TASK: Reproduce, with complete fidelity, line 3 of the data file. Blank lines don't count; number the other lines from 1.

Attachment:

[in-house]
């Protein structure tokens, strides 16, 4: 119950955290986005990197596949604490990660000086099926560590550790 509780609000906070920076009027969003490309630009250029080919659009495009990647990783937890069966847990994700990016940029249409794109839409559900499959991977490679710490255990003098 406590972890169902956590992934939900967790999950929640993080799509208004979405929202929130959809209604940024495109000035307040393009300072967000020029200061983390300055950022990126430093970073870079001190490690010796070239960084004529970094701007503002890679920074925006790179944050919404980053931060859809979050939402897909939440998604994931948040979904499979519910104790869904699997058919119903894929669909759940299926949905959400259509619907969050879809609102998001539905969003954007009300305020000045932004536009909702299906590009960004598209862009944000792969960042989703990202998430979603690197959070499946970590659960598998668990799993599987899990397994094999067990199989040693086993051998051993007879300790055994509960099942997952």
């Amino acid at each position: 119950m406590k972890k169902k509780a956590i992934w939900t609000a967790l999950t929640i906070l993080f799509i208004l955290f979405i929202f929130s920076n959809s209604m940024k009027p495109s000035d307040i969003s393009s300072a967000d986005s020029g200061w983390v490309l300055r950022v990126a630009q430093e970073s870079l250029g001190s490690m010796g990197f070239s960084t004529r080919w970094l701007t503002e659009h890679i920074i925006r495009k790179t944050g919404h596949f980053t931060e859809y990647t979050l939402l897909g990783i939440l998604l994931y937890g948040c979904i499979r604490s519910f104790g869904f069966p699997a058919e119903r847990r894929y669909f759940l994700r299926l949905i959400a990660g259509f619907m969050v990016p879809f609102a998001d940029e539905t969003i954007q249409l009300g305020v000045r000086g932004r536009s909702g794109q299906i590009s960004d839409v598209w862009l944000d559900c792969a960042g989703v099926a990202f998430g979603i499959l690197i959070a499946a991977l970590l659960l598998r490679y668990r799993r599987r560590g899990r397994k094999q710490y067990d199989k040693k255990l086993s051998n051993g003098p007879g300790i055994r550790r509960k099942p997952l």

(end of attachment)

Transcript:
């Amino acid at each position: 119950m406590k972890k169902k509780a956590i992934w939900t609000a967790l999950t929640i906070l993080f799509i208004l955290f979405i929202f929130s920076n959809s209604m940024k009027p495109s000035d307040i969003s393009s300072a967000d986005s020029g200061w983390v490309l300055r950022v990126a630009q430093e970073s870079l250029g001190s490690m010796g990197f070239s960084t004529r080919w970094l701007t503002e659009h890679i920074i925006r495009k790179t944050g919404h596949f980053t931060e859809y990647t979050l939402l897909g990783i939440l998604l994931y937890g948040c979904i499979r604490s519910f104790g869904f069966p699997a058919e119903r847990r894929y669909f759940l994700r299926l949905i959400a990660g259509f619907m969050v990016p879809f609102a998001d940029e539905t969003i954007q249409l009300g305020v000045r000086g932004r536009s909702g794109q299906i590009s960004d839409v598209w862009l944000d559900c792969a960042g989703v099926a990202f998430g979603i499959l690197i959070a499946a991977l970590l659960l598998r490679y668990r799993r599987r560590g899990r397994k094999q710490y067990d199989k040693k255990l086993s051998n051993g003098p007879g300790i055994r550790r509960k099942p997952l």